If the each independent product value being manufactured is relatively low, and/or downtime results in lost production, but with little additional cost or damage to the process, the PLC is the likely choice. If the value of a batch is high, either in market value or raw material cost, and downtime not only results in lost production but potentially dangerous and damaging conditions, the selection should be DCS. A plant that has a $10 million batch of a cancer drug in production that relies on strict and continuous temperature control, for instance, has a lot at stake in the event of a glitch. In some chemical manufacturing, maintaining the process at steady state is critical, because if the system goes down, the product could solidify in the pipes. If the cat cracker in a refinery lower down it could be days before it can be brought back on line so that production can resume. This means lots revenue lost for the refinery. The DCS system is probably worth the additional upfront investment for these applications.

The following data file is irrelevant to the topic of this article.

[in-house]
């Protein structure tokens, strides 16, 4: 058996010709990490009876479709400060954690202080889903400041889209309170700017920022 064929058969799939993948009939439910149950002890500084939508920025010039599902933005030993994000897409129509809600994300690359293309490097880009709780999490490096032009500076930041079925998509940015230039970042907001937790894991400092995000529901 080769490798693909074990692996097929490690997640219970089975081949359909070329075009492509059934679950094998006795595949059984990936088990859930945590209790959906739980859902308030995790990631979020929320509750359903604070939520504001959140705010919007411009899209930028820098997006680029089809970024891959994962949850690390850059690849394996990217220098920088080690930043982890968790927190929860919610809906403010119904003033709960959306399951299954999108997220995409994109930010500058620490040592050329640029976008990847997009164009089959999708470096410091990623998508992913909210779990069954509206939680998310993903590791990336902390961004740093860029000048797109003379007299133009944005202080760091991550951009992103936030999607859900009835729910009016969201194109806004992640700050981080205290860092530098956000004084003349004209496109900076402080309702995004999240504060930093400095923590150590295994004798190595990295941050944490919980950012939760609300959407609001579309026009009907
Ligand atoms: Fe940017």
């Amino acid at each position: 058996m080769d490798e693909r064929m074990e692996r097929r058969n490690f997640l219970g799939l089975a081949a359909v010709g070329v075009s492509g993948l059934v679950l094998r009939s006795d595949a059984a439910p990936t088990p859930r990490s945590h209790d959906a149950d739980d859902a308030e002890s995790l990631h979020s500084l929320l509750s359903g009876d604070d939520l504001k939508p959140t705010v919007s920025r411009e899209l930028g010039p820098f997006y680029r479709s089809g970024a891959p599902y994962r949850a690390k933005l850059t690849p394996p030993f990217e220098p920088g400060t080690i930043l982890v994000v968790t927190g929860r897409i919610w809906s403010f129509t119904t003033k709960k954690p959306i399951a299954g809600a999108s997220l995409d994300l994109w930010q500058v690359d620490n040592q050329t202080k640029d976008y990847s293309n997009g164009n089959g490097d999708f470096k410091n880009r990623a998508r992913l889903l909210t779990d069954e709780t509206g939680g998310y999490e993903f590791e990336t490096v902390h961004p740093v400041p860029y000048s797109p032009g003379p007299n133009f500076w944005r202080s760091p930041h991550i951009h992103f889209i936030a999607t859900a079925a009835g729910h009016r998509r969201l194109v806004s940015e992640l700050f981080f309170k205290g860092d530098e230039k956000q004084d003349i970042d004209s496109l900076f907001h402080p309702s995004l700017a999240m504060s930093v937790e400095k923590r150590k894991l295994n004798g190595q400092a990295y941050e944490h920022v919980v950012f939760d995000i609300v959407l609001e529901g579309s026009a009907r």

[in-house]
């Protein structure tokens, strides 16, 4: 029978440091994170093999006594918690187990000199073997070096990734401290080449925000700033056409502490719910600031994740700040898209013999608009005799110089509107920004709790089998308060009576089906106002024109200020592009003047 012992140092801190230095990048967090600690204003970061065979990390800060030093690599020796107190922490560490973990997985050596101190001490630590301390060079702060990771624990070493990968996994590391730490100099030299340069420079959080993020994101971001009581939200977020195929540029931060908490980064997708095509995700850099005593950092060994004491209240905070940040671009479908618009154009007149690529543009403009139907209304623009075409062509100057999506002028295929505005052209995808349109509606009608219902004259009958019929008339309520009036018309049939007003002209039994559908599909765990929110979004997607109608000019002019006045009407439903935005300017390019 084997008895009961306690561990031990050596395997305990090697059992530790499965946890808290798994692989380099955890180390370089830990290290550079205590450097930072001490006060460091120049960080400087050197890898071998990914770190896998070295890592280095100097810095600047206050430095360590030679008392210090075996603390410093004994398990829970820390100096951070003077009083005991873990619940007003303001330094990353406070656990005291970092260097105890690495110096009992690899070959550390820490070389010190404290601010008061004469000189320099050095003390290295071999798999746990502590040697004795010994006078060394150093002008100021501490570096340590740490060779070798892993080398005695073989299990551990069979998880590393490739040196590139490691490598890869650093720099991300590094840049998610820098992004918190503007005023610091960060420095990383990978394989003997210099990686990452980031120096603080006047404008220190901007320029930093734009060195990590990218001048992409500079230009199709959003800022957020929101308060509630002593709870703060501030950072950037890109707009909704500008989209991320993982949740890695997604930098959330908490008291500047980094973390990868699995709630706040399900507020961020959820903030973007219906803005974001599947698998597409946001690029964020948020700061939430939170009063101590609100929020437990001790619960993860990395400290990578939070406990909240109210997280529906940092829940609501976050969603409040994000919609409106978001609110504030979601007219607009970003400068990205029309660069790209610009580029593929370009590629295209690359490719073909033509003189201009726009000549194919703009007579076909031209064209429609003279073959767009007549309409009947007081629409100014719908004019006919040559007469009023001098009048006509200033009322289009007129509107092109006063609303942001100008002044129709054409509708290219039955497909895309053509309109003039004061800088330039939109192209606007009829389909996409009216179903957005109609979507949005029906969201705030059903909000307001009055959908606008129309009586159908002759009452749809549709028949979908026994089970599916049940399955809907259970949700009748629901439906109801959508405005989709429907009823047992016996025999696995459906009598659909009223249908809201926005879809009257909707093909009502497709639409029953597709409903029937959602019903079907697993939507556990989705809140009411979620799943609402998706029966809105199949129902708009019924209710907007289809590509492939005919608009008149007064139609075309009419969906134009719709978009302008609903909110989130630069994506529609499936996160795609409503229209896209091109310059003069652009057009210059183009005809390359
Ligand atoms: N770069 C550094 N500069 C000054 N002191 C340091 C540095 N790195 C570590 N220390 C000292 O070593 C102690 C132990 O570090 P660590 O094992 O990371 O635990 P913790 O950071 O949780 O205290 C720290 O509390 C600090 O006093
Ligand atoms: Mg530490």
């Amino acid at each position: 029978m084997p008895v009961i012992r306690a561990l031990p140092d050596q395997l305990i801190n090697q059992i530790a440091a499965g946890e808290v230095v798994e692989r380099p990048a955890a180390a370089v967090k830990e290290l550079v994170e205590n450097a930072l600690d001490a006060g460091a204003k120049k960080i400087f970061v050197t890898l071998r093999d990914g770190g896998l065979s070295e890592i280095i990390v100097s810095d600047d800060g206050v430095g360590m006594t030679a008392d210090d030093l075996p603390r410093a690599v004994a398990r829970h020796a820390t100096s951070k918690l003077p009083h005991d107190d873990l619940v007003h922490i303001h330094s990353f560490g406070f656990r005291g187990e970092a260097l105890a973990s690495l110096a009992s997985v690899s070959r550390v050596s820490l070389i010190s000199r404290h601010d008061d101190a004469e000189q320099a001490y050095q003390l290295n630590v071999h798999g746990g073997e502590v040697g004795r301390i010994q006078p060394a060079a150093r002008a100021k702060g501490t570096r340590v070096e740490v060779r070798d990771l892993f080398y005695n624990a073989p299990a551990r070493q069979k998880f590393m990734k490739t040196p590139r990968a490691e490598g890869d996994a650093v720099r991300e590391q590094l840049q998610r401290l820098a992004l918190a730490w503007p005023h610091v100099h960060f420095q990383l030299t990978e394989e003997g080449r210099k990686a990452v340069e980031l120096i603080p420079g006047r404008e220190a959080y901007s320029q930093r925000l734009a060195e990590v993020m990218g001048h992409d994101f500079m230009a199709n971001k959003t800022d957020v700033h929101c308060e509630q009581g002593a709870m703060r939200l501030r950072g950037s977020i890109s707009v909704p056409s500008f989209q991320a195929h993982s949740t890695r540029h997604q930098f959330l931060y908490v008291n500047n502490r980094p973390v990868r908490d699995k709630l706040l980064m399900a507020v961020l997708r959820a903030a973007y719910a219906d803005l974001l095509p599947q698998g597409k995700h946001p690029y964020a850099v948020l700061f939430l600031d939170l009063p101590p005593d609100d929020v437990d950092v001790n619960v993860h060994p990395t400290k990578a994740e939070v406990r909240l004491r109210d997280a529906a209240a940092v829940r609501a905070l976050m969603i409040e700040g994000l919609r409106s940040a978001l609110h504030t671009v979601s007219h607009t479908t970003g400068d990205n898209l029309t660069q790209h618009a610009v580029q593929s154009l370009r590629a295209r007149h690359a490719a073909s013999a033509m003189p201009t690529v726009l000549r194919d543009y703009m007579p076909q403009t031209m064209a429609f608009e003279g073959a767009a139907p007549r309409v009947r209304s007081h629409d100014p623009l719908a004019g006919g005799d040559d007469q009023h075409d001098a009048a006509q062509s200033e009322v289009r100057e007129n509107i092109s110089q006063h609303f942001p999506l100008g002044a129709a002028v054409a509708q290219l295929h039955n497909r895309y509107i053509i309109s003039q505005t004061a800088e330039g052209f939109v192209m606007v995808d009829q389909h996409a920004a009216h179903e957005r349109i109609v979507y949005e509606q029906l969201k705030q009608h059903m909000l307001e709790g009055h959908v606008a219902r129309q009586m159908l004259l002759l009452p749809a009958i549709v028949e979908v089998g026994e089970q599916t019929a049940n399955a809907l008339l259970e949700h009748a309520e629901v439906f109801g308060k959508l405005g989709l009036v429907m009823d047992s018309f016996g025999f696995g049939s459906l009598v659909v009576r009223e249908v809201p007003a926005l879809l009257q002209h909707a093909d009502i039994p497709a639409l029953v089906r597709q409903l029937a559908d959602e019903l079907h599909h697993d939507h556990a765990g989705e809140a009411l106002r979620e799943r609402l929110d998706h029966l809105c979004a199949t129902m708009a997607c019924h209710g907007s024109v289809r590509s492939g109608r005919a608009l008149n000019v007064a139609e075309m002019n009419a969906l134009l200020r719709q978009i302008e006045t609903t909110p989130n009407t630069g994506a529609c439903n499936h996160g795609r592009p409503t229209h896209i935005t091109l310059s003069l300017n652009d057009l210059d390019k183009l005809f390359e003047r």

In contrast, the brewery bottling operation that only needs to run 10 hours a day to meet production schedules, and which can be shutdown for system maintenance, troubleshooting, or upgrades with very little impact on the bottom line, it is a classic PLC application.
Downtime is one of the gremlins you try to avoid at all cost in process applications running 24/7/365. And money is not only the deciding factor. Dangerous downtime is clearly another deciding factor in the process of system selection. For instance, a refinery has flares that are continuously burning off gas. The system controlling those flares simply can not fail, because if the gas is not burning, it's collecting and pooling, causing an extremely dangerous situation. The more volatile the application, the more it may need a solution with lots of redundancy to ensure that the system is available when needed.